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What exactly is a freelancer anyway?

I bristle when I hear the word freelancer – I’ve had an aversion to the word for years. Ever since I started my copywriting business and was asked what I did at a swanky party. 

I said I was a commercial writer (for lack of any other way to describe it quickly) and the guy who asked said “oh, a freelancer?” Caught off guard, and not having given it much thought, I said “I guess…” 

I’ve always thought of myself as a business person. In fact, after a couple of decades in business I came to think of the corporation I own as an entity I feed through my various efforts. By writing copy. By coaching. By selling my IP. Writing was one way I drove revenue to the business. Does that make me a freelancer?

Back to the party.

The guy sort of rolls his eyes, says “uh huh” with absolute disdain in his voice and then looks for someone more interesting to talk to.

I was left with my drink and the realization that some asshole thought I was a two-bit player because of the word freelancer. 

To some extent, freelancers are disrespected as a category. The word is associated with people who are flaky, or who are just doing a thing until they figure out what they’re really doing. 

I know so many people who call themselves freelancers who are actually solid business owners, who are in the game for the long term. Nothing flaky about them. They make great money, they call their own shots, and I still cringe when I hear them call themselves freelancers.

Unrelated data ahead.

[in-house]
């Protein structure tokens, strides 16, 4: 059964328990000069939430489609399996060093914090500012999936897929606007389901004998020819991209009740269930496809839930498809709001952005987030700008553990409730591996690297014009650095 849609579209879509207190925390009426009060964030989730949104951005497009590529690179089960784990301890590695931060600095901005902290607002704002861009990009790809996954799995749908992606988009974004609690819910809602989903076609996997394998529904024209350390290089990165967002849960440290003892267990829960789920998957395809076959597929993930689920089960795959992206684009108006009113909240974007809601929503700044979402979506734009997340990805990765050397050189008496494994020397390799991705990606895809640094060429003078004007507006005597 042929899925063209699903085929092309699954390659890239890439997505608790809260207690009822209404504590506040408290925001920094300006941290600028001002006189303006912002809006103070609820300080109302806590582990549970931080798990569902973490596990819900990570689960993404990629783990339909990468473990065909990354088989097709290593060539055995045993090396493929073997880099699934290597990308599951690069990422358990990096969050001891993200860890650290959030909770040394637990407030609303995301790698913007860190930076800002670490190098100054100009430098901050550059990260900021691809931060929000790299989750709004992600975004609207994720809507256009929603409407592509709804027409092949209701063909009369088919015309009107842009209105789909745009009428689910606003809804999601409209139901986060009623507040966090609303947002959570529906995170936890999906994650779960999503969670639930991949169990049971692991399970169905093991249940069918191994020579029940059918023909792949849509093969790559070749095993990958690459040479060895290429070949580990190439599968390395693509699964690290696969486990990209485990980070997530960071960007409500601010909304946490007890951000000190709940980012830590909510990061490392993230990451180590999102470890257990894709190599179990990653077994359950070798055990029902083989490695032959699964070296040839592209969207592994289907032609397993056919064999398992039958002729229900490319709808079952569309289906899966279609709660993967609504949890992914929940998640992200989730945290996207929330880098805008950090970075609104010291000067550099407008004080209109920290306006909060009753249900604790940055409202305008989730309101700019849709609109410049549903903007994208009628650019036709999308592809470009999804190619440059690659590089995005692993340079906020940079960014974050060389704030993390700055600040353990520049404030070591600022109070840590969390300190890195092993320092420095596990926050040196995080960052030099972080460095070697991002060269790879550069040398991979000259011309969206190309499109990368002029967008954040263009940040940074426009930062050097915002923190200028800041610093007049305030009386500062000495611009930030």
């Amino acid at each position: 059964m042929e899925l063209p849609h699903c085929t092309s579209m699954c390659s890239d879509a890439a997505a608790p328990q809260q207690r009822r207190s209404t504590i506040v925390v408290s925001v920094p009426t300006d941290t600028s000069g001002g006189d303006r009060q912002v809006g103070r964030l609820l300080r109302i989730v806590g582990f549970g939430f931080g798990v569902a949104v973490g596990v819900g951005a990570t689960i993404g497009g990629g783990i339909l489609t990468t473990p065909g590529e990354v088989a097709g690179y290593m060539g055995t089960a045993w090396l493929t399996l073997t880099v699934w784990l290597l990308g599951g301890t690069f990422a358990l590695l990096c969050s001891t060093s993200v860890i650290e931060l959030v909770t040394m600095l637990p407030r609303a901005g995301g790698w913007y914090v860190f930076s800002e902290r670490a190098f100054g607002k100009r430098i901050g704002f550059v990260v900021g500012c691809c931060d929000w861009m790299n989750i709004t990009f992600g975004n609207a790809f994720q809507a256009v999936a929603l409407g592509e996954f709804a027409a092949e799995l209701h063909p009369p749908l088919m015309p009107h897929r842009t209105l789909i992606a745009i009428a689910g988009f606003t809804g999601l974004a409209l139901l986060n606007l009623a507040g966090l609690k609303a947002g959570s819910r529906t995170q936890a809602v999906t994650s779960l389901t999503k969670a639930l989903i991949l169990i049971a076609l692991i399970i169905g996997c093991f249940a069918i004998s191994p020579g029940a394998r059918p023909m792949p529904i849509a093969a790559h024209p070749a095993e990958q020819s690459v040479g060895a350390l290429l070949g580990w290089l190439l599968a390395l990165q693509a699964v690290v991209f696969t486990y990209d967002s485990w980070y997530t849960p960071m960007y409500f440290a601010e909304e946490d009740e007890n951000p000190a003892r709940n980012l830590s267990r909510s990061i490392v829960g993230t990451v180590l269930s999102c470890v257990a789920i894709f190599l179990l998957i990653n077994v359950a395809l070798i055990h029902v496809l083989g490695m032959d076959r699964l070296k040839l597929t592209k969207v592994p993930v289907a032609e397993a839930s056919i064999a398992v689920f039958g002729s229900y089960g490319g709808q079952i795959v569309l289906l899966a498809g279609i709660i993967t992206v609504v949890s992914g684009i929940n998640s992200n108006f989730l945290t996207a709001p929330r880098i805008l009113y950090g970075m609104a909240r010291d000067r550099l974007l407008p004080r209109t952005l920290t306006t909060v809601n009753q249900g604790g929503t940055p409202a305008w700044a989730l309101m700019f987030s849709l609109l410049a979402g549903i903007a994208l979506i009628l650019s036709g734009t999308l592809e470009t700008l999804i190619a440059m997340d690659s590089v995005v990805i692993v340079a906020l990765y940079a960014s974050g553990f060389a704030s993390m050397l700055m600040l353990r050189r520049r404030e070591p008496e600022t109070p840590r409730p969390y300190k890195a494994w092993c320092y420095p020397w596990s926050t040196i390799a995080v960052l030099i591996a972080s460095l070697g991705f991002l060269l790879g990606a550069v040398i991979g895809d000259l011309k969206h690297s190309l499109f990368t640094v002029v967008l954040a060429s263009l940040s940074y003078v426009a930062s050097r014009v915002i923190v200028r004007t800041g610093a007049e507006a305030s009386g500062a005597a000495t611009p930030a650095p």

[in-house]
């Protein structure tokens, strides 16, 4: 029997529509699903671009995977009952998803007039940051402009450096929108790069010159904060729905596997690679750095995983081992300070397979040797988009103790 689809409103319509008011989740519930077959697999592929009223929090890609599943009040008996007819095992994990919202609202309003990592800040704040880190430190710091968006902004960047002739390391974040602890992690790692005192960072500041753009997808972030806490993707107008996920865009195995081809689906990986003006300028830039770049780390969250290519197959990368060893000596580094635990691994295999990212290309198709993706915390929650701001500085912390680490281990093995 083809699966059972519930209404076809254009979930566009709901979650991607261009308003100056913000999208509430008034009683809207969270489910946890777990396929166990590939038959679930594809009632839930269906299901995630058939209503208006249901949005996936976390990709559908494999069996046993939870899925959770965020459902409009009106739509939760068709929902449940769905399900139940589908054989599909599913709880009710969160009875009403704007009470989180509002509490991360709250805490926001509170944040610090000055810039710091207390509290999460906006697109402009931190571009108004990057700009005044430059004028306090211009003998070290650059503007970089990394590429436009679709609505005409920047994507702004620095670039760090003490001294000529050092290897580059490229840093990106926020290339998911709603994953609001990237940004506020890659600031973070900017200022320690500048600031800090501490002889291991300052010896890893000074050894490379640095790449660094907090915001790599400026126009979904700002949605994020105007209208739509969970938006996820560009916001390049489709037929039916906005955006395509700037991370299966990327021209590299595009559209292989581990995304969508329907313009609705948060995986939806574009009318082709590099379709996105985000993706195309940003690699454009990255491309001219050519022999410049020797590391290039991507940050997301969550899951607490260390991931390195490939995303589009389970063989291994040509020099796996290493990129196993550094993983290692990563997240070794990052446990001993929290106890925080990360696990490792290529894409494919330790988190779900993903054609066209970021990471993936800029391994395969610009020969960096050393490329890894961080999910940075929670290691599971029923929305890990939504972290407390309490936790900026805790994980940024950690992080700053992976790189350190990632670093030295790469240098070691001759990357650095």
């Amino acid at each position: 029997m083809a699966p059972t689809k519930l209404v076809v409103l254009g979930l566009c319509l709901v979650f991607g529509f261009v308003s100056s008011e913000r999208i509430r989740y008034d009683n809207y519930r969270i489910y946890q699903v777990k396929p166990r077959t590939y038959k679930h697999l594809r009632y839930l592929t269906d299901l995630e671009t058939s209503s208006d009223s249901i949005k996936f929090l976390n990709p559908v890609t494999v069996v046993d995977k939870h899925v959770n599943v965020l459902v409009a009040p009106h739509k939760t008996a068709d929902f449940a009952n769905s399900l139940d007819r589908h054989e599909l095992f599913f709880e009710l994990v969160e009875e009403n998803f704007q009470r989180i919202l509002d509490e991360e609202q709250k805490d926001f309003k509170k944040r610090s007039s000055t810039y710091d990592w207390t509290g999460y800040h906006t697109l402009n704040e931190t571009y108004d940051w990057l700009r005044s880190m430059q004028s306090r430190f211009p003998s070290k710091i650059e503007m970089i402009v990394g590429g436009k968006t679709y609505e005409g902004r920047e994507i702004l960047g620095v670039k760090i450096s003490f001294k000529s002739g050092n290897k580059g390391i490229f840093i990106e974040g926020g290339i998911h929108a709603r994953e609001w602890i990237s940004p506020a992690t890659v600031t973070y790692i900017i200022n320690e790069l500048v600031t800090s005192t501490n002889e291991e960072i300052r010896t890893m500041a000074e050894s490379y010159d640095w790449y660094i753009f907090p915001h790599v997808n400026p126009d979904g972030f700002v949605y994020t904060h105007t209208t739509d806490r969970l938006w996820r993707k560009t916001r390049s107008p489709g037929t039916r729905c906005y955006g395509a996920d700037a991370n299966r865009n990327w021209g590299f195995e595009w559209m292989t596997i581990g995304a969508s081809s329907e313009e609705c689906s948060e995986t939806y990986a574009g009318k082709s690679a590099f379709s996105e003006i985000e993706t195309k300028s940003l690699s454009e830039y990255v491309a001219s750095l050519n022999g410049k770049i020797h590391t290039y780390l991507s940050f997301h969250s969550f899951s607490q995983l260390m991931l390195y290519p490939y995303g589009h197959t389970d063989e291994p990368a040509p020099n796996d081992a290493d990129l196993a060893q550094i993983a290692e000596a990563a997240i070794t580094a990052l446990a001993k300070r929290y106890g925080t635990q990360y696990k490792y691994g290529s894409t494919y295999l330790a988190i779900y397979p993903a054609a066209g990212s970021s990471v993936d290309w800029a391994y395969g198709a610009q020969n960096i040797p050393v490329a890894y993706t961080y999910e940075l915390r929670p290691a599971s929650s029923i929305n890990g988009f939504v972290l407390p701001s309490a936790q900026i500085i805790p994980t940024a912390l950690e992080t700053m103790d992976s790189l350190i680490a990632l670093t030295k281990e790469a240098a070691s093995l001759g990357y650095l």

Business owners get more respect. And running a freelance business – what does that mean exactly? Sounds strange to me. But people say it. 

Here’s how I see it. I’ve been coaching business people for the last 15+ years. I most often talk to people who start a business because they’re good at their craft – coding, writing, design – doing business is a secondary and much less interesting aspect of the whole deal, so it gets short shrift. 

And, I’ve seen how when you put some focus on becoming a business (a business of one – doesn’t have to be anything fancy), you’re no longer seen as a solo entity at the whim of other people, you’re a business owner who gets more respect. 

Give some thought to how you’re positioned. How do you see yourself? How do you talk about what you do in broad terms? Do you call yourself a freelancer? A business owner? Both perhaps? 

I wonder too, if any of this rings true for you? 

I’d LOVE to know what the word freelancer conjures for you. I’m willing to be dissuaded from my position! In fact, I’d like to be. Let me know what you think, if you feel so moved.

Here’s to success on your terms, 

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